When the final whistle sounded in Trinidad and Tobago Tuesday night, and the United States failed to qualify for its first World Cup since the lamentable era of the 1980’s American soccer, the predictable “soccer will die in the US” comments began being made.
Not so fast.
The mistake so many have made in the marketing of sport in this country from FOX Sports to MLS to other media entities is to link perceptions of the sport’s popularity and importance to the US Men’s National Team (USMNT) . In the process, the US Soccer Federation (USSF), MLS and many in the media have ginned up a sense of nationalism, a faux patriotism based around support to USMNT to drive interest in a sport which is considered by some of the elites in advertising and media as foreign. This has proven to be a huge tactical error, and with the US missing the World Cup, one which will now be exposed.
Any given Saturday you can full pubs and trending topics on Twitter related to club matches played in far-off European countries where not a single American is involved. Each weekend you’ll see legions of thousands of fans attend lower division American soccer matches supporting local clubs with no national team players and little media coverage. At the same time, over a million people often are watching Liga MX games where few if any American players are participating. Many of these fans don’t even support the USMNT, opting to root for England, Mexico or other national teams instead. These types of fans will continue to watch the World Cup even without the USMNT qualifying.
Every weekend the heartbeat of soccer lives on in the United States even if the national team isn’t playing. These fans will continue to support the products in soccer that motivate them irrespective of the USA’s non-qualification for the World Cup. For many in MLS and the elites that parrot general sentiments around the league, this “invisible” majority of soccer fans in the country isn’t worth engaging as the league seeks to market to a different audience.
So, what now happens to MLS that has hitched its wagon so openly to the USMNT, and which has an extensive set of questionable business ties to the US Soccer Federation? It’s imperative that MLS begin acting more like a league in Europe that appeals to authentic soccer fans instead of casual American sports fans and those driven by nationalistic appeals and a reverence for the concept of “American Exceptionalism.”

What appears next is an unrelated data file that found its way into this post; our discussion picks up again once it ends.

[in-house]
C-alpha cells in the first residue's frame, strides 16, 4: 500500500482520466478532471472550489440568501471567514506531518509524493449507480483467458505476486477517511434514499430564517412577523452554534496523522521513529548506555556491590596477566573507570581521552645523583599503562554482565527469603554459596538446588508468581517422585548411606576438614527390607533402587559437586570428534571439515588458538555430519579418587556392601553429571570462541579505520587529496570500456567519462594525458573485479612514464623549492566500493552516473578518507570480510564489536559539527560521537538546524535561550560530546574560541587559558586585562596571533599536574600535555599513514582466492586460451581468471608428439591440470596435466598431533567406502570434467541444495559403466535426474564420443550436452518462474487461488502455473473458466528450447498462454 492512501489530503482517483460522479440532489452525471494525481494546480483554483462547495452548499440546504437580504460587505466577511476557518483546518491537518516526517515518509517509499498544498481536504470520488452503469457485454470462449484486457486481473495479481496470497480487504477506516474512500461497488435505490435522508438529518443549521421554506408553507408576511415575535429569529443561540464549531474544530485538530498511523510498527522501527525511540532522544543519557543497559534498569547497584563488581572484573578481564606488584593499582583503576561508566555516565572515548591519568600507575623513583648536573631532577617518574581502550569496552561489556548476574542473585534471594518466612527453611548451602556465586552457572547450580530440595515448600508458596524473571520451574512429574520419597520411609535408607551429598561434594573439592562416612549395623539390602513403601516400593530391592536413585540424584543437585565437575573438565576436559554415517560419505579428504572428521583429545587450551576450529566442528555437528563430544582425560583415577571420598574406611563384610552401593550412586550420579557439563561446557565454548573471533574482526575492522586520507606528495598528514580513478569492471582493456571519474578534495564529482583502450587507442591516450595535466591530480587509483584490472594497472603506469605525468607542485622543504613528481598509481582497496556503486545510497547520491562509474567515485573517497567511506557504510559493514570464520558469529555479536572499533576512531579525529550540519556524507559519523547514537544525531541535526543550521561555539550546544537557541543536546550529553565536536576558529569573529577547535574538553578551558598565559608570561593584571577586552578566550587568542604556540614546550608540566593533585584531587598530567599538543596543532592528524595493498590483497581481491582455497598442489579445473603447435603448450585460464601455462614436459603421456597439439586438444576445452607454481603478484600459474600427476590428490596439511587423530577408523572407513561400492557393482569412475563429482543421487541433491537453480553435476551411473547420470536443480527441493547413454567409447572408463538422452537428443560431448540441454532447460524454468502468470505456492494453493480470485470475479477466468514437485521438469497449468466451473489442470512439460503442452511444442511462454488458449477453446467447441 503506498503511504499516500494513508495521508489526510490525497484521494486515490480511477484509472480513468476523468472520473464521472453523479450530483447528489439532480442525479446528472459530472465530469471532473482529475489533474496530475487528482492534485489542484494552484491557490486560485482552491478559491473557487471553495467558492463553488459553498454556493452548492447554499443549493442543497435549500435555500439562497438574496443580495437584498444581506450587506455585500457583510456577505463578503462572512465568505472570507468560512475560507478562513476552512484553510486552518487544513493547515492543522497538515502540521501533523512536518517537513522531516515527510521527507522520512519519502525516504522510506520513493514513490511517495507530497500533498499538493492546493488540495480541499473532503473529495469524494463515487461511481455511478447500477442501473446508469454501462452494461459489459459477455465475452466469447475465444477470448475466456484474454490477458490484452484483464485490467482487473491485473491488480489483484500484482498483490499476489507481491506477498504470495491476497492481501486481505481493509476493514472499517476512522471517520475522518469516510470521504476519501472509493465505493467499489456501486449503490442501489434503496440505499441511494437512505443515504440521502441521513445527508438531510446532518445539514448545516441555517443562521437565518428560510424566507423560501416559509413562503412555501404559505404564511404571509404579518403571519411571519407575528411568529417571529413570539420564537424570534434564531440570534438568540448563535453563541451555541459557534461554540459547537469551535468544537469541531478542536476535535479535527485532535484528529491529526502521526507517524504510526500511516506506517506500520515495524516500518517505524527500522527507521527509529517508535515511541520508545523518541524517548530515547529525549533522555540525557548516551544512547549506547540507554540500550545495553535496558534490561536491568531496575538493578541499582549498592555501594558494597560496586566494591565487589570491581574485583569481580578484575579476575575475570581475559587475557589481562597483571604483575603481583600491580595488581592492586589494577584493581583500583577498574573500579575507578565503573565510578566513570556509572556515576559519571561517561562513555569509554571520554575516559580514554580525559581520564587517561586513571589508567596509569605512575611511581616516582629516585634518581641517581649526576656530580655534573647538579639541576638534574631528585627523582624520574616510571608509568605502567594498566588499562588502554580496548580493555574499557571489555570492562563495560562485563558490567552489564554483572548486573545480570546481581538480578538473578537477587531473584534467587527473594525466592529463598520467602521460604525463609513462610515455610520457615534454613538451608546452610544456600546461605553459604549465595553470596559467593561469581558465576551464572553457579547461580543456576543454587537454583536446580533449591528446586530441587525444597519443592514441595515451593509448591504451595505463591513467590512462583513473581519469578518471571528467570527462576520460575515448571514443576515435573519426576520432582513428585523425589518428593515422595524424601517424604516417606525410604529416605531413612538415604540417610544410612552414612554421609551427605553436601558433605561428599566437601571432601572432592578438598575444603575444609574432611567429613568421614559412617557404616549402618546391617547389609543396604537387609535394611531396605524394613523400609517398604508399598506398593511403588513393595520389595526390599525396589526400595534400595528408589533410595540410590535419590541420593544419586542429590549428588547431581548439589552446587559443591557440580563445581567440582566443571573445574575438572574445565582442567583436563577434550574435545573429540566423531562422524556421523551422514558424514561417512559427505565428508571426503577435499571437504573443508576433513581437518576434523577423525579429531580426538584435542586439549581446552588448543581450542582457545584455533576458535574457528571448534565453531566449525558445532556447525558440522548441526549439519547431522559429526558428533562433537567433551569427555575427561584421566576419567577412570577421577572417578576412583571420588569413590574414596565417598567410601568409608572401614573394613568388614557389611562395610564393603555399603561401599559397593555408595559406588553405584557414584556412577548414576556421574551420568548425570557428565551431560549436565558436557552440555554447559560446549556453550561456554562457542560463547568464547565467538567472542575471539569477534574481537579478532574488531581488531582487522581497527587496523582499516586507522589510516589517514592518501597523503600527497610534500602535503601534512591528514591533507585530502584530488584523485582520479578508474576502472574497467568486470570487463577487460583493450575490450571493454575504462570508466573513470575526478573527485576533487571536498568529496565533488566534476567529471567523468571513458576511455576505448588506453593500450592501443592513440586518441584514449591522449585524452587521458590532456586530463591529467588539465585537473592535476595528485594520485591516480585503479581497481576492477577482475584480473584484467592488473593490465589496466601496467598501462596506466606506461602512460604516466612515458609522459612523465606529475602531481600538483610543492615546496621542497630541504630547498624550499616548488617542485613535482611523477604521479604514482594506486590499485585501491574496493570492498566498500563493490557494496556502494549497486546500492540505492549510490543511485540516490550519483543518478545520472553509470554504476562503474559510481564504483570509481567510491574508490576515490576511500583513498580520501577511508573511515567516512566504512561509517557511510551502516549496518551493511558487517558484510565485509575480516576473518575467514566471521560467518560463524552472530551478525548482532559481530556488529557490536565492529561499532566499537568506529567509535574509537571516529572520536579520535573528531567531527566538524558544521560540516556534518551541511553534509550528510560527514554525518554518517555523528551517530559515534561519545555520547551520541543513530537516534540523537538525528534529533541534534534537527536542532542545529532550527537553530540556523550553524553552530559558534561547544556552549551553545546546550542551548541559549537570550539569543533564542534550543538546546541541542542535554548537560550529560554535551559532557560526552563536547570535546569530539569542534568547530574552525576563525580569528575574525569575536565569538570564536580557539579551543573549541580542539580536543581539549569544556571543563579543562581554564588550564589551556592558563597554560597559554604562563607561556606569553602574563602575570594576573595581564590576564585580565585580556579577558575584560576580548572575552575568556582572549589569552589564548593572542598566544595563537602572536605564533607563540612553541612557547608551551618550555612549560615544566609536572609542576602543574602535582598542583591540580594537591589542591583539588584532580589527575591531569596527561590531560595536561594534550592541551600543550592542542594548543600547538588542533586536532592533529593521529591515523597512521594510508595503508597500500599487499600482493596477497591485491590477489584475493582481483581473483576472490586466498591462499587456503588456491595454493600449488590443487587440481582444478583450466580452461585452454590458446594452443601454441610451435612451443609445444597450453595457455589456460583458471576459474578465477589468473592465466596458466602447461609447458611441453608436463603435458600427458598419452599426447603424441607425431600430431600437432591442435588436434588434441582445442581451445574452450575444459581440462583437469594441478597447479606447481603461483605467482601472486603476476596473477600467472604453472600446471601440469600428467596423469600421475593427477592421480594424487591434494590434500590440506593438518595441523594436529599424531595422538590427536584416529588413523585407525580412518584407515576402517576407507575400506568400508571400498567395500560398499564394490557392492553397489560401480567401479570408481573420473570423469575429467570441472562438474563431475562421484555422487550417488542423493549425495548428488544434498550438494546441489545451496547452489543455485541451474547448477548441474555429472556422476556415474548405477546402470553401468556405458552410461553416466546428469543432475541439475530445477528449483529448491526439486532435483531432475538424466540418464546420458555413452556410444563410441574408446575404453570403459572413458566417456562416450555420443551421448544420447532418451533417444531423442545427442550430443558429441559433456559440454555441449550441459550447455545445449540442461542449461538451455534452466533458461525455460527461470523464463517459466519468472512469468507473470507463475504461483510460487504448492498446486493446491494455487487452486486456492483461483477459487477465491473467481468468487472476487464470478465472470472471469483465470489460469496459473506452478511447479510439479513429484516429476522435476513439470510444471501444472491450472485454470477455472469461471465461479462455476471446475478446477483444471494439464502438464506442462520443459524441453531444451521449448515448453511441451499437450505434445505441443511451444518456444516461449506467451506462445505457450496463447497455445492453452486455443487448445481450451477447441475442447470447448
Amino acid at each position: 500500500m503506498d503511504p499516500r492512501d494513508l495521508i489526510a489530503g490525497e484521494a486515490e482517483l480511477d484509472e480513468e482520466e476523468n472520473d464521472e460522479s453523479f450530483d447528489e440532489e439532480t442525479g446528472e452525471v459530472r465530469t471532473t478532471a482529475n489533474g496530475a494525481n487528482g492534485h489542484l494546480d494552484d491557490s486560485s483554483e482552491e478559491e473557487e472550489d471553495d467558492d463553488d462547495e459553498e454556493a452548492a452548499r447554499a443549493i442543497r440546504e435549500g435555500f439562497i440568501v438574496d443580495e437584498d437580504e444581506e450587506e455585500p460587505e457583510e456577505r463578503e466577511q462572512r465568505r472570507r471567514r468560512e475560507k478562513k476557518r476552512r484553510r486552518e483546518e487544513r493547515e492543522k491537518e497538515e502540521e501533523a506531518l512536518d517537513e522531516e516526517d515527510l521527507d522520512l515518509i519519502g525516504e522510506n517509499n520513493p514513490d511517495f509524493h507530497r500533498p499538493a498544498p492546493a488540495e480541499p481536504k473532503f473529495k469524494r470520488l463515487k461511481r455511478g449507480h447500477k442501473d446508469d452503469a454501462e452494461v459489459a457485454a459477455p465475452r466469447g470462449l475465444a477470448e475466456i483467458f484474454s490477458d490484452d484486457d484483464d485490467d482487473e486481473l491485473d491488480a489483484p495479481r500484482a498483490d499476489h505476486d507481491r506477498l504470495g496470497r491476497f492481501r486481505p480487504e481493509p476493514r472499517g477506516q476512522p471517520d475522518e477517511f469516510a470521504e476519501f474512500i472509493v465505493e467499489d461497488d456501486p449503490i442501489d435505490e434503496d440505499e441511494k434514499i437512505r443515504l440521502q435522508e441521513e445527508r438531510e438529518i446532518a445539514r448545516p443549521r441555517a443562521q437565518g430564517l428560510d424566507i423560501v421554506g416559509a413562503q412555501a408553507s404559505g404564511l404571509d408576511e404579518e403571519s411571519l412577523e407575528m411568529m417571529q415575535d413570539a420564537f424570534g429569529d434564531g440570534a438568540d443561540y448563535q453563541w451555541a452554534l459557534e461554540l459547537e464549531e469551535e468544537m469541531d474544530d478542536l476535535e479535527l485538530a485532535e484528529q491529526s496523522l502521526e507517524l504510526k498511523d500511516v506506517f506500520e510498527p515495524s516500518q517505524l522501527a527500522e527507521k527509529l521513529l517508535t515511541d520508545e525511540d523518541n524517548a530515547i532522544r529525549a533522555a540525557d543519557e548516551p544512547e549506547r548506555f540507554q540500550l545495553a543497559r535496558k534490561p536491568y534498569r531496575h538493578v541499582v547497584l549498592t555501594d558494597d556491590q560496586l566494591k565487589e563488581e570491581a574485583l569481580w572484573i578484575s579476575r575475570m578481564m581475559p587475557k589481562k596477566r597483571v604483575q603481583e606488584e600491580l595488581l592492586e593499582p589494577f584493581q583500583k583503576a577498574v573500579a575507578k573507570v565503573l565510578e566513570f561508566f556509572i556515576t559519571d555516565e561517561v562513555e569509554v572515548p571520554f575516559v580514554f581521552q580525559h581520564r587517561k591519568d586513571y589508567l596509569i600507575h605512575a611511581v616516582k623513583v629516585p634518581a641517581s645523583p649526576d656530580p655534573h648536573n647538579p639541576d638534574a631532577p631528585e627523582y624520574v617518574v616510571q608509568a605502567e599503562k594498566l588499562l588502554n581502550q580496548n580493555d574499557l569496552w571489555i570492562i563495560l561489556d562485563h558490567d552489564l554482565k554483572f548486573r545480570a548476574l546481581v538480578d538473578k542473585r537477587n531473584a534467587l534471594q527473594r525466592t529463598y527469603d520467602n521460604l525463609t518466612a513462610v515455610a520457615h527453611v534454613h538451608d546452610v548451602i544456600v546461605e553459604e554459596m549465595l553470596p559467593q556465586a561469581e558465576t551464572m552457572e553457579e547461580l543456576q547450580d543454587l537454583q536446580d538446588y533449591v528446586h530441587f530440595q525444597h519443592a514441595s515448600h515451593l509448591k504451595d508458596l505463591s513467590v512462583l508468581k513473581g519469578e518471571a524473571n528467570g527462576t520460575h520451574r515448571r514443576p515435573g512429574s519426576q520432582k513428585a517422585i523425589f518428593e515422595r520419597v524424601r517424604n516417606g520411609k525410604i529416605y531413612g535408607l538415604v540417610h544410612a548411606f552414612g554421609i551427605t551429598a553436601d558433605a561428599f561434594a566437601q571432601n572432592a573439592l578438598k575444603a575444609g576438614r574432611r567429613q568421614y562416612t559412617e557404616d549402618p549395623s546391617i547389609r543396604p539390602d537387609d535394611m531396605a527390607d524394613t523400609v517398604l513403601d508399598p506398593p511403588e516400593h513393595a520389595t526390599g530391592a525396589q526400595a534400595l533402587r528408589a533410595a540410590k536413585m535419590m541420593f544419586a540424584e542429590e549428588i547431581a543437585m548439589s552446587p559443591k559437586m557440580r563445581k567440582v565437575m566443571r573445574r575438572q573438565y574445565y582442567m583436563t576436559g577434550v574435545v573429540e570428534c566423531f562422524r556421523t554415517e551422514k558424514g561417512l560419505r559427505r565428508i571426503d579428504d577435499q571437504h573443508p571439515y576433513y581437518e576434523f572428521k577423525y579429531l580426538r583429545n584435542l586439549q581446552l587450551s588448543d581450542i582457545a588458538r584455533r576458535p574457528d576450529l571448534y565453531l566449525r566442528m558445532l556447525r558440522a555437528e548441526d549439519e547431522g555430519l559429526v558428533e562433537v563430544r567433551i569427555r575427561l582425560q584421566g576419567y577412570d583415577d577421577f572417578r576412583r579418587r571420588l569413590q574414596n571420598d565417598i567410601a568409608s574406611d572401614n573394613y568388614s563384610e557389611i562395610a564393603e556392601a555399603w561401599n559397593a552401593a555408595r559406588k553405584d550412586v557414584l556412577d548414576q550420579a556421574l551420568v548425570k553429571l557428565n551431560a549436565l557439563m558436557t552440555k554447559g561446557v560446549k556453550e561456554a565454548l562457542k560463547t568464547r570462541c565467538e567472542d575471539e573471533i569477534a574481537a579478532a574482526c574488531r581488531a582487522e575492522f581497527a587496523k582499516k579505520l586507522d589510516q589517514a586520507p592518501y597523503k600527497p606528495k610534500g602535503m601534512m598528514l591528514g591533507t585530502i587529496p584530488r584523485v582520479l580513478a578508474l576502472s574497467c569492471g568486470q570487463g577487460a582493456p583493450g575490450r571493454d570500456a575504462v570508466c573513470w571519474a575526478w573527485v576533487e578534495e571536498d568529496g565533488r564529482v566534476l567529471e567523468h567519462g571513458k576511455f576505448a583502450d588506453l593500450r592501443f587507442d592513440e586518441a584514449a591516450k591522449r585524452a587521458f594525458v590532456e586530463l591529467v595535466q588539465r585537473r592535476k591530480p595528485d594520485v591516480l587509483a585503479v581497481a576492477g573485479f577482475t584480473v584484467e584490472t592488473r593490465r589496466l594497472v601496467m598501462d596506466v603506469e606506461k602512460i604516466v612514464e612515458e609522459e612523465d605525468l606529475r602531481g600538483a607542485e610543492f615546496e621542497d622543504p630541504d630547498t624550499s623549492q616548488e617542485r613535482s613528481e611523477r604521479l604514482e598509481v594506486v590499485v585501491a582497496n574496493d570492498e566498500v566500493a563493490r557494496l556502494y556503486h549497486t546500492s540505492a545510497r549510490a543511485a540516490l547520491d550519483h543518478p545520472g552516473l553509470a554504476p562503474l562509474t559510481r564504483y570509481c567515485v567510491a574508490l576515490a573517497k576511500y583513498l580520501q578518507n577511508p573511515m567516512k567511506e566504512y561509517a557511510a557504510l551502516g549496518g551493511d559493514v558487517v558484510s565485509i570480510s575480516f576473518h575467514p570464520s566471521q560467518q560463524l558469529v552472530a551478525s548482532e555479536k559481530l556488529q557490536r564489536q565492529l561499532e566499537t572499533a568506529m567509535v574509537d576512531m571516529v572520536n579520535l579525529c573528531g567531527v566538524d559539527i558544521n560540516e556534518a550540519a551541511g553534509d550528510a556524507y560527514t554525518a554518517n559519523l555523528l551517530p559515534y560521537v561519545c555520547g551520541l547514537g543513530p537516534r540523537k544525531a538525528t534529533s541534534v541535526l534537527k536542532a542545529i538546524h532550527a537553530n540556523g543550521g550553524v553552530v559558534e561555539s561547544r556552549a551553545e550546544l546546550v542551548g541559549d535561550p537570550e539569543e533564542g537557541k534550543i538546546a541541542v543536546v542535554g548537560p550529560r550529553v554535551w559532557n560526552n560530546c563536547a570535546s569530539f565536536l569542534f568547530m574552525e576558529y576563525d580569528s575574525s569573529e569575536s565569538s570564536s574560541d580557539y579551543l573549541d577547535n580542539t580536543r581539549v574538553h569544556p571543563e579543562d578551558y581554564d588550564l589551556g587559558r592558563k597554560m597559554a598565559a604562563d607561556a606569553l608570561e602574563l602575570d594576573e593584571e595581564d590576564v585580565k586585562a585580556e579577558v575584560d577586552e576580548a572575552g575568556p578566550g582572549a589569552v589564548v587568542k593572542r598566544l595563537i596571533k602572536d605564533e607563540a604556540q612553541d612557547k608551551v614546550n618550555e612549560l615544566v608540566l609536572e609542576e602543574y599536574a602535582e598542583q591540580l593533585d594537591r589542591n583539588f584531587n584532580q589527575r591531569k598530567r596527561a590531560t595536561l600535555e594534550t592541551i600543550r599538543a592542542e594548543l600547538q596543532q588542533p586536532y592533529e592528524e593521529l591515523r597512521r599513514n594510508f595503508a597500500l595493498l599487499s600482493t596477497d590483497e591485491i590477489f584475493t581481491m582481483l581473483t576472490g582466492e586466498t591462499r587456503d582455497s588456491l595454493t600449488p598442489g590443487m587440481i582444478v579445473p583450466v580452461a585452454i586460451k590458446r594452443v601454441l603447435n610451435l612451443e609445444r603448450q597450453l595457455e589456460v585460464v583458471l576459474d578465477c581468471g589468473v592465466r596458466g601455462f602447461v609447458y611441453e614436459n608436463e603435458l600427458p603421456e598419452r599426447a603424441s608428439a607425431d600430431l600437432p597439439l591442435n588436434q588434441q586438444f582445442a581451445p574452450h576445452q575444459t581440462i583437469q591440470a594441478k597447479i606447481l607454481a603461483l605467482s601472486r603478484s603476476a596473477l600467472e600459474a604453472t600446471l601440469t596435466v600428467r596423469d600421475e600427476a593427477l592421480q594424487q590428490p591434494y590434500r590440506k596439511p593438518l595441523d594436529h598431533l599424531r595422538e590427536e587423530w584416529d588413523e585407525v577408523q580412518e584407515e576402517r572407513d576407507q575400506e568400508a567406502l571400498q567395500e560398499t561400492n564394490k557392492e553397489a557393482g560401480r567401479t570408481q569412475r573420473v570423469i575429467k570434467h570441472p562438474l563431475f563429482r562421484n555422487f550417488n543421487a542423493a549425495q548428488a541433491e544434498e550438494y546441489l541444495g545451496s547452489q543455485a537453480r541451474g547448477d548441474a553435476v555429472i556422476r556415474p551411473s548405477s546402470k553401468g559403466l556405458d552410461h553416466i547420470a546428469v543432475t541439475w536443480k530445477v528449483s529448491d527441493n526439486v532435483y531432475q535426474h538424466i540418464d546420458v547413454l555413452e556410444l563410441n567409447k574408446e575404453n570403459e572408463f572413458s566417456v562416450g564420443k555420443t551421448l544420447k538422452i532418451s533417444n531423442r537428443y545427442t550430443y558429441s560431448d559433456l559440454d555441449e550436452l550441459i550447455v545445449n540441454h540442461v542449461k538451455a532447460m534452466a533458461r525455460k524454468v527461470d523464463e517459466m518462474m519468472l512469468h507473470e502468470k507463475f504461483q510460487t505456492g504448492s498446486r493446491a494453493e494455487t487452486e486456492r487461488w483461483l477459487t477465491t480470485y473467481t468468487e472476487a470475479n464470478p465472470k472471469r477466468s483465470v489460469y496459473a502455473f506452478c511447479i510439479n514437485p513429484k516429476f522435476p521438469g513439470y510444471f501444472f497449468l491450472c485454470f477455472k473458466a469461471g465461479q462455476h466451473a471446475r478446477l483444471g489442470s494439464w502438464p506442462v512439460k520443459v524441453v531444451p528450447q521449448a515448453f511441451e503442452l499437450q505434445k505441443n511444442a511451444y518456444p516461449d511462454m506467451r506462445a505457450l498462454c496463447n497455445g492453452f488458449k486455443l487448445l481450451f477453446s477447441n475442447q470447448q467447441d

Maintaining interest in MLS now requires a delinking of the league from the USSF appeals to faux-nationalism and the excessively patriotic feel to the broadcasts on FOX. The appeal has been simple and raw – support MLS because you are an American. Watch MLS because Michael Bradley, Clint Dempsey, Tim Howard and Jozy Altidore play in the league. This is an indication that MLS’ economic interests are directly tied to the USMNT through its marketing arm Soccer United Marketing (SUM) that bundles marketing and media rights for both properties together.
Instead, MLS needs to understand the type of supporters its clubs in places like Portland and Orlando have cultivated. In these cities, the core fan of the Timbers or Orlando City SC is more about local community and pride than the nationalistic appeals of MLS and USSF. Many of these fans watch soccer from abroad, embracing the culturally diversity of soccer as a global game. These fans are mismatches for the type of marketing MLS and US Soccer engage in. One Orlando City fan remarked to me over the weekend how different the type of people who attended the US-Panama match on Friday in Orlando were to the typical supporter who attends a sold-out MLS match for Orlando City.
If the United States is truly develop a national soccer culture, it will revolve around embracing globalism, local communities and the eclectic mix of thoughts that this sport brings in a way no other competitive sport can. This is already happening at a localized level and if MLS is to survive the USMNT non-qualification without the type of fall in interest being predicted, they need to embrace the culture of the sport on the grassroots level.